Plectocomia Mart. & Blume
  • J.J.Roemer & J.A.Schultes, Syst. Veg. 7(2): 1333 (1830) 


Notes: Distribution: C. Himalaya to Hainan and Malesia

General Description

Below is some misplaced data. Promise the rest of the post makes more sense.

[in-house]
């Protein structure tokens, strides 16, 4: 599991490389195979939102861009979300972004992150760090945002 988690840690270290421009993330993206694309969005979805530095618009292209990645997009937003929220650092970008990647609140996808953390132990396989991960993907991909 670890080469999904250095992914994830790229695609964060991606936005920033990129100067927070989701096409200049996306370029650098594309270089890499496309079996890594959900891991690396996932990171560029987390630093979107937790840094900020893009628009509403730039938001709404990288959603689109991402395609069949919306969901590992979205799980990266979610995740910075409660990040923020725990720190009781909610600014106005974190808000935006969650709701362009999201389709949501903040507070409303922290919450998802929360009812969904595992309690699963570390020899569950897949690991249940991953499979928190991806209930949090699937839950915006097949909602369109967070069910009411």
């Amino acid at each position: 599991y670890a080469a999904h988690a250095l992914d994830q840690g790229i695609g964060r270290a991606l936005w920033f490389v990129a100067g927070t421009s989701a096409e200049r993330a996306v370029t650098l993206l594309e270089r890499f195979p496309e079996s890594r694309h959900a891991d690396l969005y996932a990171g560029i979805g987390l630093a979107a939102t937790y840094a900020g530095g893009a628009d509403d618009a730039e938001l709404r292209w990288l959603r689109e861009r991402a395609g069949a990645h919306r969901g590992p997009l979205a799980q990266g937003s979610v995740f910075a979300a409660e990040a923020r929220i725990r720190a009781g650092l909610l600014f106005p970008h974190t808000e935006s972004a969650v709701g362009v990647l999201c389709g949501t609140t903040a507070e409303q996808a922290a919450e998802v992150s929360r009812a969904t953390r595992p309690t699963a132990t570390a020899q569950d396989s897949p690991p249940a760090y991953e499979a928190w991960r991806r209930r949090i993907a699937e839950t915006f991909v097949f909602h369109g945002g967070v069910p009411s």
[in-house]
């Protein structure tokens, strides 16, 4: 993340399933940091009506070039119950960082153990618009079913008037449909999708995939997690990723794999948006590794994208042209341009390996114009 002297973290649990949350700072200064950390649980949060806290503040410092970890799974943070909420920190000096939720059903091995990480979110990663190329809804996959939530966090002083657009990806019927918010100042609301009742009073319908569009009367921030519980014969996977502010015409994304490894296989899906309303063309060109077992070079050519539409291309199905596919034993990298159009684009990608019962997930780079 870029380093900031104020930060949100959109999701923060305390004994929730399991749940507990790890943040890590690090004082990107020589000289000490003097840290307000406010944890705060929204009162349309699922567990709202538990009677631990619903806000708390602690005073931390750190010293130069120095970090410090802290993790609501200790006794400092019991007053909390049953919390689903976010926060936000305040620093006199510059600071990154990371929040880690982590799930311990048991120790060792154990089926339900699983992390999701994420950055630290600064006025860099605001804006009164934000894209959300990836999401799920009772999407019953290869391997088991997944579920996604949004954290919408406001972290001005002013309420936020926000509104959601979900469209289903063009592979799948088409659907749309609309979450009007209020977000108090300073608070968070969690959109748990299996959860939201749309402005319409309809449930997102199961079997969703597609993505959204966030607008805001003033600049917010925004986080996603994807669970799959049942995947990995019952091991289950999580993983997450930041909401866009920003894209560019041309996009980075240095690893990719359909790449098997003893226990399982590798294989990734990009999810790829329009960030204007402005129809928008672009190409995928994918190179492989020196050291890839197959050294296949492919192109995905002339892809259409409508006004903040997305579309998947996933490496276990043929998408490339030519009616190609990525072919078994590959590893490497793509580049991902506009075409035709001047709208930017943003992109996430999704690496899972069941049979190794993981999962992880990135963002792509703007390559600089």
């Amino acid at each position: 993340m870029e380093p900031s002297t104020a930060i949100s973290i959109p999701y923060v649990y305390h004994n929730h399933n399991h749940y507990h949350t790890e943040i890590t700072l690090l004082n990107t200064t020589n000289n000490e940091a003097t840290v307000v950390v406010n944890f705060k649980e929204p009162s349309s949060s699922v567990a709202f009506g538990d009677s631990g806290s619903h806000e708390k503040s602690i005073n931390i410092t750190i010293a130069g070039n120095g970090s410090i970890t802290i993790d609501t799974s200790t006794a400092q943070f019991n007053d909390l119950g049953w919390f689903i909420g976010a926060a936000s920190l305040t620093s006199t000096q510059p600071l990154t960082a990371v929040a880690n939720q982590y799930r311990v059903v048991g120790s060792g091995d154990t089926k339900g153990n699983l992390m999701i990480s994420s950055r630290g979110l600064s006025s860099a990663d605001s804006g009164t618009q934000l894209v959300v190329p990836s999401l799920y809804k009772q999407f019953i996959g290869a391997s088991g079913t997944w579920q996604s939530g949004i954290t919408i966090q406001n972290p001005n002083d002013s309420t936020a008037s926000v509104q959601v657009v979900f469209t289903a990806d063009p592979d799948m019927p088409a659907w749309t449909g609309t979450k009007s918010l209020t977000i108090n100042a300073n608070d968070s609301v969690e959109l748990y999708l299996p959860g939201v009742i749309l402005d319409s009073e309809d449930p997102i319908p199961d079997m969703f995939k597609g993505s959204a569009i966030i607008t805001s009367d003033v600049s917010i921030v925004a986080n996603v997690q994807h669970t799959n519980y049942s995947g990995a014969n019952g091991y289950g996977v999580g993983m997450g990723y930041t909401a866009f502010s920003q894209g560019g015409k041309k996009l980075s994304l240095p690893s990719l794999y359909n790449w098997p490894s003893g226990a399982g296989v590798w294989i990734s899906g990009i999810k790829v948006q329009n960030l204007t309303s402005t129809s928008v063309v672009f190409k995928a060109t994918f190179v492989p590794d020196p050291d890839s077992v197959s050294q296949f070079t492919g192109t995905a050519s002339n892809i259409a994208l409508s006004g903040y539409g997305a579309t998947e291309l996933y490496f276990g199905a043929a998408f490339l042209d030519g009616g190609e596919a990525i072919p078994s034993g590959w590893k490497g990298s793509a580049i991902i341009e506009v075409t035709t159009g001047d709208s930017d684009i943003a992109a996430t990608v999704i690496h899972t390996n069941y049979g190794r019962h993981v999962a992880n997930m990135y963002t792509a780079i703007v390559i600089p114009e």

Robust (very rarely slender), solitary or clustered, high-climbing, spiny, hapaxanthic, dioecious, rattan palms. Stem eventually becoming bare, with long internodes and conspicuous nodal scars, sometimes bearing multiple, bulbil-like shoots in the proximal part of the lower internodes, clear gum frequently exuding from cut surfaces. Leaves of mature climbing stems usually massive, cirrate, pinnate; sheath tubular, unarmed or sparsely to very densely armed with spines, usually borne in partial whorls, and also bearing abundant, caducous, floccose hairs on and between spines; knee absent; ocrea absent; flagellum absent; petiole present or absent, it and the proximal portion of the rachis deeply channelled and sparsely to densely armed; cirrus and distal part of rachis armed abaxially with regular groups of massive reflexed grapnel spines; leaflets numerous, single-fold, entire, usually lanceolate, regularly arranged or grouped and fanned within the groups, adaxial surface often with scattered bands of caducous indumentum, the abaxial often bearing white tomentum, midribs and submarginal ribs slightly larger than other veins, transverse veinlets not evident. Inflorescences produced simultaneously in the axils of the most distal 2–20, frequently reduced, leaves, axis of inflorescence adnate to the proximal part of the internode above the subtending leaf, emerging from the leaf-sheath mouth, branching to (1) 2 (very rarely 3) orders; peduncle short; prophyll empty, tightly sheathing, 2-keeled, usually included within the leaf sheaths; peduncular bracts few, tubular, tightly sheathing; rachis much longer than the peduncle; rachis bracts similar to the peduncular, ± distichous, each subtending a pendulous first-order branch; first-order branches 3–20 or more, each with a basal tubular 2-keeled prophyll and 1–several empty tubular bracts, distal bracts very conspicuous, distichous, tubular at first, before anthesis splitting longitudinally almost to the base opposite the insertion, spreading or usually remaining imbricate and partially or completely enclosing the rachillae, or very rarely subtending second-order branches bearing similar bracts subtending the rachillae (?teratological), bract texture thin to very thick, coriaceous or subwoody, glabrous or with scattered hairs or scales; rachillae unbranched, slender, frequently densely covered in trichomes, in the pistillate inflorescence bearing from (1) 2–10 flowers, in the staminate from 2–ca. 100 flowers; staminate flowers sometimes borne in distinct dyads, otherwise basic dyad arrangement obscured by overcrowding and elongation of pedicels, rachilla bracts minute; floral bracteoles minute or obscure. Staminate flower sessile or with a stalk-like base; calyx tubular, much shorter than the corolla, with 3 short lobes; corolla tubular at the very base with 3 triangular to lanceolate lobes; stamens usually 6, rarely to 12, filaments sometimes connate basally, borne near the mouth of the corolla tube, anthers usually elongate, latrorse or introrse; pistillode minute or absent. Pollen ellipsoidal, bi-symmetric; apertures equatorially disulcate; ectexine tectate, finely or coarsely perforate (perforations sometimes sparsely distributed), perforate-rugulate, or granular-rugulate, aperture margins similar; infratectum columellate; longest axis 26–49 µm [6/16]. Pistillate flowers solitary, often pedicellate with the rachilla bract carried by adnation and subsequent growth on to the pedicel, each flower also bearing a 2-keeled bracteole; calyx tubular at the base, with 3, very short to very long, triangular lobes, usually splitting further after anthesis; corolla tubular at the base with 3, narrow to broad, triangular lobes, slightly to greatly exceeding the calyx, becoming flattened out in fruit; staminodes 6 with flattened filaments and empty anthers; gynoecium rounded, scaly, stigmas 3, usually very long, flexuous, sometimes with a well-developed style, locules 3, incomplete, ovules 3, basally attached, anatropous. Fruit 1 (rarely 2–3)-seeded, with apical stigmatic remains; epicarp covered in numerous vertical rows of reflexed scales, the scale tips frequently fringed and upward pointing, mesocarp thin, fibrous, endocarp not differentiated. Seed attached near the base, sarcotesta thick but not juicy, endosperm homogeneous; embryo basal. Germination adjacent-ligular; eophyll where known, simple, lanceolate, plicate, not split. Cytology not studied.